Friday 27th January 2006

Weather: Cloudy & overcast - low cloud/sleet/snow on the moor tops

Clay Bank - Urra Moor - Tripsdale (including the Ship Stone)

( 9 miles )



Today's walk begins at Clay Bank car park (Grid Ref. 572 036) - leave the car park and walk south-east alongside
the B1257 Stokesley to Helmsley road for 200 yards before turning left through a couple of gates onto the Cleveland Way.



Follow the path quite steeply up the hillside - half-way up, the view above is looking north
across the Cleveland Plain towards Teesside with Roseberry Topping prominent centre-right


The path eventually reaches Carr Ridge on Urra Moor (above looking back to Hasty Bank)
- ignore the path to the right near the CW sign after the second gate and go straight ahead


The clear track over Urra Moor is very easy to follow - today we were heading into drifting, low cloud



The trig point on Round Hill at Botton Howe (Grid Ref. 594 016), is situated on an ancient burial ground
- it is the highest point on the North York Moors, lying at a height of 1,490 feet (454m).


. .

Within a couple of hundred yards of each other, next to the track near Round Hill,
are two ancient standing stones - the Hand Stone and the Face Stone.



About a mile beyond Round Hill turn right along a wide sandy-coloured track heading south-east,
then at another junction of tracks bear right (west) and downhill crossing a stream - Hodge Beck (above left)

Just past the beck on the left there's a couple of huge, weathered boulders . . .


. . . known as the Badger Stone (don't ask me why but I can see scary faces....)


Follow the track onwards and gently upwards for a mile until reaching another junction.
Turn right passing a small and waterlogged sandstone quarry seen above - Cringle Moor & Cold Moor distant.


After another a mile or so there's another junction of these grouse-shooter's vehicle tracks (it's much like the A1 up here!)
- normally you'd turn right, but if you need a bit of shelter and comfort for a packed lunch, turn left as we did in today's sleet storm . . .


. . . and within 500 yards there are a couple of welcoming shooting huts just to the side of the track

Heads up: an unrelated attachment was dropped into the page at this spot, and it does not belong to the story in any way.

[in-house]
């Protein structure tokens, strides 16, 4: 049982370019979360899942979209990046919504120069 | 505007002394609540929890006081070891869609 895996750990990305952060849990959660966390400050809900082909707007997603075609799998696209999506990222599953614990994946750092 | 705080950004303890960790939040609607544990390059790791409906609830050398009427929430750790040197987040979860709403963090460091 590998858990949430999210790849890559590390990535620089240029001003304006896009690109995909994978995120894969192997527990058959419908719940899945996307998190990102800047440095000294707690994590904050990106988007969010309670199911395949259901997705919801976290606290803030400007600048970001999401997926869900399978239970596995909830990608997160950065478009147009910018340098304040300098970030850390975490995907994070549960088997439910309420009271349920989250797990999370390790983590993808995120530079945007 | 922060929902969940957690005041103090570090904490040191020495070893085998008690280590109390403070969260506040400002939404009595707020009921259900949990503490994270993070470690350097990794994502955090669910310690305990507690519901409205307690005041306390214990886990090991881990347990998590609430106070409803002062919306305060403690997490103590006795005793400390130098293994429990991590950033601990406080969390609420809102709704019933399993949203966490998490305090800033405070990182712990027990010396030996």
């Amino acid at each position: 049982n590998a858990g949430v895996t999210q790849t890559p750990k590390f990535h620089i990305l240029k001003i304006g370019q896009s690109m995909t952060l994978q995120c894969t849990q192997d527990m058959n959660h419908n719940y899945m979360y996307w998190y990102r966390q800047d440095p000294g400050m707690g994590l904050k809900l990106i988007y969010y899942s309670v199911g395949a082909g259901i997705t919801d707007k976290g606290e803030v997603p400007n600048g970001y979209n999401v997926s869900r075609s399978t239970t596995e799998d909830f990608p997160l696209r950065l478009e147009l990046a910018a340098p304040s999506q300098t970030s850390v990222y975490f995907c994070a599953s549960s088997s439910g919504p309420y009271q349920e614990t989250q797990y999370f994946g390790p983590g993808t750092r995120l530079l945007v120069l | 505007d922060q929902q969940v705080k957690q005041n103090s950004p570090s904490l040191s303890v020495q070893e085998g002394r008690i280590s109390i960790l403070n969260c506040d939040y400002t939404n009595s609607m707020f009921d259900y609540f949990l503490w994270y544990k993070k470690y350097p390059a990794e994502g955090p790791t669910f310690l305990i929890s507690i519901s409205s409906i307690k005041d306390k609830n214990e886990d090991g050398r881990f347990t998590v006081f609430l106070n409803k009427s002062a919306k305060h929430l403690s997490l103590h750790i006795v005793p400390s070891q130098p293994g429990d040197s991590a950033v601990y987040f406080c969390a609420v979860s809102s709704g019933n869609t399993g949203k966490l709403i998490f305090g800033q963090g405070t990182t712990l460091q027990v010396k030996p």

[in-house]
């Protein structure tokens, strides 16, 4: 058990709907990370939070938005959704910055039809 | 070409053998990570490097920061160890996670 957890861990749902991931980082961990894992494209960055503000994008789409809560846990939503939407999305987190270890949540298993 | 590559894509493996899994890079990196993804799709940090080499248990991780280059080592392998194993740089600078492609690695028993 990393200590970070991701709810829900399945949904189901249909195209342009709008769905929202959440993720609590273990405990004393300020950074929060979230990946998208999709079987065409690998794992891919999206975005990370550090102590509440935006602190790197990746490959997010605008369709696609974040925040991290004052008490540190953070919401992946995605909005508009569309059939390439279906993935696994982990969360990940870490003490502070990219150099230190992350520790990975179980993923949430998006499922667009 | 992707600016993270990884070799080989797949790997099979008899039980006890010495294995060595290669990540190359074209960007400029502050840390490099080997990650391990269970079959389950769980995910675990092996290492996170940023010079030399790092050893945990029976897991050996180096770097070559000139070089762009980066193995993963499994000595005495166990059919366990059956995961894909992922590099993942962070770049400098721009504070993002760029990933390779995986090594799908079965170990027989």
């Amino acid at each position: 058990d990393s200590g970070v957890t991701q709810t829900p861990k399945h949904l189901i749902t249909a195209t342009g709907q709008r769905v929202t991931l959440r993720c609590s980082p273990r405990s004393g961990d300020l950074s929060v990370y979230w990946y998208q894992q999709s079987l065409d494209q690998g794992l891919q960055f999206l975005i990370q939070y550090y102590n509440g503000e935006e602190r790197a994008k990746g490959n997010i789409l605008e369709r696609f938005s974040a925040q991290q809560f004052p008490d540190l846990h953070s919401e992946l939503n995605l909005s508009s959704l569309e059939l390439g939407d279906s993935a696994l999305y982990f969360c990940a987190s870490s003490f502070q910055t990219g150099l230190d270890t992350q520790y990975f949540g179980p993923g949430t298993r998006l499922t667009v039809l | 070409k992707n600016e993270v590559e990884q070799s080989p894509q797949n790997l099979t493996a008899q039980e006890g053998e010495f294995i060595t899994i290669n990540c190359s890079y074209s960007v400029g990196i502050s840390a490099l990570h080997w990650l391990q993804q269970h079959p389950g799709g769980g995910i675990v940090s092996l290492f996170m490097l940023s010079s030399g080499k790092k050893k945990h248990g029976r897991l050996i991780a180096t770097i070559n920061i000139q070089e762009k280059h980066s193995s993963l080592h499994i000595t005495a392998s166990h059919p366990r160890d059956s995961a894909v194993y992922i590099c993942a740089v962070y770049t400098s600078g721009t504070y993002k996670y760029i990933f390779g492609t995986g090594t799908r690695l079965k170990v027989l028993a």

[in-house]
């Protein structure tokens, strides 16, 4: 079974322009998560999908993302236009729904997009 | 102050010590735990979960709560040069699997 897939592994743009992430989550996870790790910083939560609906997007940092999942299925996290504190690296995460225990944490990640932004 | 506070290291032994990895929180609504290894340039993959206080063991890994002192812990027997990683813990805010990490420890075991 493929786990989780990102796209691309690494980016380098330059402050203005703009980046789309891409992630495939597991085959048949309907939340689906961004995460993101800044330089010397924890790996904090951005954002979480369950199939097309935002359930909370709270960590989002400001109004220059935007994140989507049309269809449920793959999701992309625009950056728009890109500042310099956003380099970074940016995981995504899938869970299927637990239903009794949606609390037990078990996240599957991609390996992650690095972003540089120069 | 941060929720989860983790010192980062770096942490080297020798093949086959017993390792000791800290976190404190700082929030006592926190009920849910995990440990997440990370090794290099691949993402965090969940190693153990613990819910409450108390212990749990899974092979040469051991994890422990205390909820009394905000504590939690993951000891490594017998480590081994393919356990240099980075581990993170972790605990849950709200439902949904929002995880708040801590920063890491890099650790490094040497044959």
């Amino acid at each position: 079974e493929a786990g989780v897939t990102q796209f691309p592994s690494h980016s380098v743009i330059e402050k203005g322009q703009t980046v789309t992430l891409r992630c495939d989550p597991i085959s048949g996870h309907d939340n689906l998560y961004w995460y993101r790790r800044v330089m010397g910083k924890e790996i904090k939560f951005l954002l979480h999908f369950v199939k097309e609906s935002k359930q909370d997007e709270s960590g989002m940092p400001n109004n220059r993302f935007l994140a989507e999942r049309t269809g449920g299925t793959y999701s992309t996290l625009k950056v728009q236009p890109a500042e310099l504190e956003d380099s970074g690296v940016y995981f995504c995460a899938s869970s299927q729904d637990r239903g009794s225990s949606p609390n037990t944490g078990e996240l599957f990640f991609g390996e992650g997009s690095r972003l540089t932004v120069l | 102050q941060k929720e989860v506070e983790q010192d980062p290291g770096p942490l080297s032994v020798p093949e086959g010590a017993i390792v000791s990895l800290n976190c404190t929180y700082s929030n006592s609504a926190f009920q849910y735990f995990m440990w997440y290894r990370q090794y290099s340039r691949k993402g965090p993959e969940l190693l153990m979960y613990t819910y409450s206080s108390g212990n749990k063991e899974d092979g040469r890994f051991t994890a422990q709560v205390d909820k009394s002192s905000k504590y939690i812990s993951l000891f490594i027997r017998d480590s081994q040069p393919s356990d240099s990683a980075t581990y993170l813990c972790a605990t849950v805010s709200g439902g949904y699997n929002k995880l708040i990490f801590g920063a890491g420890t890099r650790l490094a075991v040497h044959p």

Enjoy your refreshments in 'comfort' - please don't abuse the 'accommodation' and don't leave any litter behind.

*** A few months after I first put this walk and photograph on my website I had an email asking me 
"Who is the ghostly lady appearing at the window at the far end of the hut?"

Well, to be honest, I have no idea and hadn't even noticed myself - but there certainly does seem to be a ghostly image there!
On closer study, I must admit I can see a well-dressed Victorian/Edwardian lady in a hat carrying a basket of fruit maybe? Whoo-o-o!!!



And don't forget to close the door when you leave.

(By the way, while we were in there supping from our warm flasks, the sun came out - it was the best part of the day and we were indoors!)


Retrace your steps past the afore-mentioned track-junction, and head west towards the distant Cleveland Hills
- suddenly the track plunges downwards into the wild and wonderful valley of Tripsdale


I quote a few lines from a favourite book - 'The Walkers Guide to the Cleveland Hills' by Tom Scott Burns

'The ruins of an old dwelling can be seen above the ford in the valley, which is said to have been the home of an old cobbler.
Apparently he used to sell clogs, shoes and slippers outside the old Fox & Hounds Inn at Seave Green on Sundays
to the congregation as they came down from Urra Church.'


'A little further down the valley, below the rock face of Kay Nest,
is a large boulder known locally as the 'Ship Stone' from its likeness to the bow of a sailing vessel.'

To reach the 'Ship Stone you need to leave the track on the left, either at the 'cobbler's ruin', first crossing some marshy ground